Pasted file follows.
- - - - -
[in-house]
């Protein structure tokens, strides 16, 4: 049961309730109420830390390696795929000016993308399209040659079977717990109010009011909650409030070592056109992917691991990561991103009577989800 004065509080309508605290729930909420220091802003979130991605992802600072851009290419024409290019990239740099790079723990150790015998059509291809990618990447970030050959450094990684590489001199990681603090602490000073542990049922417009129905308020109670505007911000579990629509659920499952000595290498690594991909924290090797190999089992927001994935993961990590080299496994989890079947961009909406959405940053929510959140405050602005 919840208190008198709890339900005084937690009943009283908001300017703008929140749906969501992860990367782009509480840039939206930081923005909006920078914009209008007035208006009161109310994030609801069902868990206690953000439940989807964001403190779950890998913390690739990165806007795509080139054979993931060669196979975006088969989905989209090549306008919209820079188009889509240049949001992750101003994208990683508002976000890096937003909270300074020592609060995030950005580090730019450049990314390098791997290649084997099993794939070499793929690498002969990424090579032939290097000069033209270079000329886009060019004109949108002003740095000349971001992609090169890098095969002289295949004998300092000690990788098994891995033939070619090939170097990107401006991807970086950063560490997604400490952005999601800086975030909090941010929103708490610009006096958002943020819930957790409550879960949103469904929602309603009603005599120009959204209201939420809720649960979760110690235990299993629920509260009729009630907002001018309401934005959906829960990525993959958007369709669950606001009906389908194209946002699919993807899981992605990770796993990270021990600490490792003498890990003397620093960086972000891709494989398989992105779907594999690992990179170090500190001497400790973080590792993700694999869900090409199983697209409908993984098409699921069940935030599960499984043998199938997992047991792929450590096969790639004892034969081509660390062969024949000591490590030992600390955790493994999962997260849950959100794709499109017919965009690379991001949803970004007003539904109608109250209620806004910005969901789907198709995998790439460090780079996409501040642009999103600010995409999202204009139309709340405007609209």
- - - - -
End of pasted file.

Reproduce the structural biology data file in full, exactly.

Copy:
[in-house]
């Protein structure tokens, strides 16, 4: 049961309730109420830390390696795929000016993308399209040659079977717990109010009011909650409030070592056109992917691991990561991103009577989800 004065509080309508605290729930909420220091802003979130991605992802600072851009290419024409290019990239740099790079723990150790015998059509291809990618990447970030050959450094990684590489001199990681603090602490000073542990049922417009129905308020109670505007911000579990629509659920499952000595290498690594991909924290090797190999089992927001994935993961990590080299496994989890079947961009909406959405940053929510959140405050602005 919840208190008198709890339900005084937690009943009283908001300017703008929140749906969501992860990367782009509480840039939206930081923005909006920078914009209008007035208006009161109310994030609801069902868990206690953000439940989807964001403190779950890998913390690739990165806007795509080139054979993931060669196979975006088969989905989209090549306008919209820079188009889509240049949001992750101003994208990683508002976000890096937003909270300074020592609060995030950005580090730019450049990314390098791997290649084997099993794939070499793929690498002969990424090579032939290097000069033209270079000329886009060019004109949108002003740095000349971001992609090169890098095969002289295949004998300092000690990788098994891995033939070619090939170097990107401006991807970086950063560490997604400490952005999601800086975030909090941010929103708490610009006096958002943020819930957790409550879960949103469904929602309603009603005599120009959204209201939420809720649960979760110690235990299993629920509260009729009630907002001018309401934005959906829960990525993959958007369709669950606001009906389908194209946002699919993807899981992605990770796993990270021990600490490792003498890990003397620093960086972000891709494989398989992105779907594999690992990179170090500190001497400790973080590792993700694999869900090409199983697209409908993984098409699921069940935030599960499984043998199938997992047991792929450590096969790639004892034969081509660390062969024949000591490590030992600390955790493994999962997260849950959100794709499109017919965009690379991001949803970004007003539904109608109250209620806004910005969901789907198709995998790439460090780079996409501040642009999103600010995409999202204009139309709340405007609209």